On Tuesday, December 5, 2017, Preservation Maryland hosted a live telephone town hall that reached thousands of listeners to discuss the latest threats to the federal Historic Tax Credit and how we can all be advocates for this essential program. If you missed the call, you can listen and share the recording online now.
The Society for the Preservation of Old Mills (SPOOM) has identified over 500 mills throughout Maryland — only a fraction of which are still standing. This exercise illustrates the need to preserve Maryland’s industrial heritage like Preservation Maryland is helping to do along the Jones Falls in Baltimore City.
Telling the African American Story in Maryland
11/02/2016 By Preservation Maryland
Some of the very first people to arrive to the land that would be come Maryland in 1634 were of African descent. In Maryland, there are many cultural landscapes and historic sites that hold and interpret the varied history of African Americans from slavery and war to social traditions and science. Here is a look at several Maryland museums that contribute to telling African American history:
Reginald F. Lewis Museum
Baltimore City, Baltimore National Heritage Area
The Reginald F. Lewis Museum of African American History and Culture in Baltimore seeks to educate the public about the African American experience and contributions from the earliest days of Maryland to the present time. The Museum is so named for Reginald F. Lewis, a prominent Baltimore-raised lawyer, entrepreneur, and philanthropist, who expressed a desire to help establish such an institution just before his untimely death – and in 2002, the Reginald F. Lewis Foundation donated $5 million as an endowment for the Museum. The Lewis has a permanent collection of artifacts and archives, several new exhibitions each year, extensive resources for educators and students, and regularly hosts educational events. Partnering with the Maryland State Department of Education, they have also assisted with an initiative to include more African American history and culture in the public school curriculum.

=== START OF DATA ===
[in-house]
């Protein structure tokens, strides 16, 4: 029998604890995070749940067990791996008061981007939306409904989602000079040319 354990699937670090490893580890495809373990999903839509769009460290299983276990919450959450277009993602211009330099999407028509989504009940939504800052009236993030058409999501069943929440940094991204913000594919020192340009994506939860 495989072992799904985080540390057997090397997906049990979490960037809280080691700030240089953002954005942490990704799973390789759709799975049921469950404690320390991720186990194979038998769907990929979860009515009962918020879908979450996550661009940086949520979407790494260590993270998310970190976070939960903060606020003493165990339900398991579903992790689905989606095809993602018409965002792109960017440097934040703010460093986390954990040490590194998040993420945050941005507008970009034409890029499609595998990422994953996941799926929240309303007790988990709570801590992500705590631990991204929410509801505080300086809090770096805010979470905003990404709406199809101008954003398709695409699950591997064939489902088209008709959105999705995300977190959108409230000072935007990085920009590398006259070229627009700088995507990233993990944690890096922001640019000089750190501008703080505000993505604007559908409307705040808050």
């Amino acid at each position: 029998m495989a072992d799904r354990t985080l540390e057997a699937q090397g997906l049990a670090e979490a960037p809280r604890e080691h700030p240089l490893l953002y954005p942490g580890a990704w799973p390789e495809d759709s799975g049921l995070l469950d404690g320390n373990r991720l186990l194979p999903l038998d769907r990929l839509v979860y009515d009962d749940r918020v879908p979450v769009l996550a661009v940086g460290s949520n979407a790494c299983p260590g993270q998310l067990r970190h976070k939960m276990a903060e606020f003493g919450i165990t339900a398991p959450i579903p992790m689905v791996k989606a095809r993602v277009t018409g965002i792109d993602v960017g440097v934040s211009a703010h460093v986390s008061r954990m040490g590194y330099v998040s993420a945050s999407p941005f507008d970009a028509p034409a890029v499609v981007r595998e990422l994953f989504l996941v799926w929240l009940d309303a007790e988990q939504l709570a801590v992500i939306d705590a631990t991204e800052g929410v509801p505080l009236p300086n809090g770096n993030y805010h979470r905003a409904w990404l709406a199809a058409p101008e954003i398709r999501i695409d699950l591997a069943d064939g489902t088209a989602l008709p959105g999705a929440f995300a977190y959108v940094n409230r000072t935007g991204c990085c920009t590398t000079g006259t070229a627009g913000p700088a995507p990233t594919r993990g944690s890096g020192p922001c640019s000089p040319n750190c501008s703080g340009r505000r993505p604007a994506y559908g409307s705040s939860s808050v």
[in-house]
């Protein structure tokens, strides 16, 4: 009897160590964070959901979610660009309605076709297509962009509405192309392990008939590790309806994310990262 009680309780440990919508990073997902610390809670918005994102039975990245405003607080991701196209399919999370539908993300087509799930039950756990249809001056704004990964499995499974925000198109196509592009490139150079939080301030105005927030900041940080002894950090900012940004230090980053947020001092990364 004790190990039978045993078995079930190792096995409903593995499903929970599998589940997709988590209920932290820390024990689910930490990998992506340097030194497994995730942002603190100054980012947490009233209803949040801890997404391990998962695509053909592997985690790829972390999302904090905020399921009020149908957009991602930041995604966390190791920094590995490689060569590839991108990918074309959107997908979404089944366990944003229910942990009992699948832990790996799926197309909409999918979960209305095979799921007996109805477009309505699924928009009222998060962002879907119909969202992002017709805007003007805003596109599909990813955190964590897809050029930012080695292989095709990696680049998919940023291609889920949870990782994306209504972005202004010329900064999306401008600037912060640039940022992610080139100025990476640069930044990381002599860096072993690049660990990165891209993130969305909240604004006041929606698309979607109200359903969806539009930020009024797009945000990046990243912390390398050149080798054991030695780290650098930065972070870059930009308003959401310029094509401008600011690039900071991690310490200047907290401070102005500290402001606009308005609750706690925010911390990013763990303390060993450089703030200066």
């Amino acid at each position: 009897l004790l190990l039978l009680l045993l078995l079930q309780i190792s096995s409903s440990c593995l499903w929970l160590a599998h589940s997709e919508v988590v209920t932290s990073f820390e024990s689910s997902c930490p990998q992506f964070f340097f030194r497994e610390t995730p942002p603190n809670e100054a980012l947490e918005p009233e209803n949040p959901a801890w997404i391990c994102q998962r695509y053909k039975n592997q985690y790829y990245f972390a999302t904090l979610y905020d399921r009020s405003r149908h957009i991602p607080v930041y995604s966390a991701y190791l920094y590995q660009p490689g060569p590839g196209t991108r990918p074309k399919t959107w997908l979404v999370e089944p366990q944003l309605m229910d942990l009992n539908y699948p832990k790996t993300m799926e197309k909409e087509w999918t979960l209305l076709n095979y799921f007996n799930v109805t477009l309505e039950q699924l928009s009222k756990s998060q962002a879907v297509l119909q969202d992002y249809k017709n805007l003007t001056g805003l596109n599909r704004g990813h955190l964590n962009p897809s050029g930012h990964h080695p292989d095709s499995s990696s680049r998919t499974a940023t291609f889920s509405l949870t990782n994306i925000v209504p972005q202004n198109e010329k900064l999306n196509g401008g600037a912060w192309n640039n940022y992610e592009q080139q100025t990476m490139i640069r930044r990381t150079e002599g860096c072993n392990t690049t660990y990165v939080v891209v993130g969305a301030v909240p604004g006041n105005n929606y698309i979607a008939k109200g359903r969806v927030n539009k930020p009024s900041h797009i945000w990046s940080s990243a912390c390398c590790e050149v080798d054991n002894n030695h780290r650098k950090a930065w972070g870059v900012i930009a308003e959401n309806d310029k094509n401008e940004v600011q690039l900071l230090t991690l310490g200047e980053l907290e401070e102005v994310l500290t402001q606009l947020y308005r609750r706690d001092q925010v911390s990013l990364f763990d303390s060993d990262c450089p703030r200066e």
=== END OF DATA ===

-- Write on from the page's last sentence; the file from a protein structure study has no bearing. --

Prince George’s County African American Museum and Cultural Center
North Brentwood, Prince George’s County, Maryland Milestones State Heritage Area
The Prince George’s African American Museum and Cultural Center (PGAAMCC) aims to celebrate and inspire the community through the cultivation, preservation, and presentation of the cultural and artistic contributions of African Americans in Prince George’s County. The origin of the current Cultural Center is in the history of North Brentwood. In 1924, North Brentwood became the first municipality in Prince George’s County incorporated by African Americans. With strong community support in the early 1990s, a Friends group researched, created, and hosted an exhibit on their history, and later in 2000 organized into the current PGAAMCC. Brentwood, along with Hyattsville and Mt. Rainier, connected along Route 1 between Washington, DC and Baltimore, are part of a growing corridor of arts, culture, and heritage tourism as part of the Maryland Milestones heritage area.
Annapolis, Anne Arundel County, Four Rivers Heritage Area
The Banneker-Douglass Museum in Annapolis is operated by the State of Maryland in fulfillment of the mandate of the Maryland Commission of African American History and Culture “to coordinate outreach efforts to communities, organizations, and local governments across Maryland serves as a unifying principle for all its departments.” The Museum, established in 1984, was named in honor of two African American Marylanders:
Benjamin Banneker was an author, scientist, mathematician, farmer, astronomer, publisher and urban planner credited with crafting the first wooden striking clock in American and helping survey the land that would become Washinton, DC. Banneker was born free in Baltimore County, Maryland; the Benjamin Banneker Historical Park & Museum currently operates on that site and offers historical, cultural and natural events and tours throughout the year.
This post was researched and written by Kyle Fisher, one of Preservation Maryland’s Waxter Interns. Kyle’s work with us focuses on research and communications. He has a BA in Communications and History from Virginia Tech and a MA in Social Studies Education from Loyola University Maryland. Learn more about Kyle and our intern program here: presmd.org/waxter.
Preservation Maryland is Maryland’s first and largest organization dedicated to preserving the state’s historic buildings, neighborhoods, landscapes, and archaeological sites.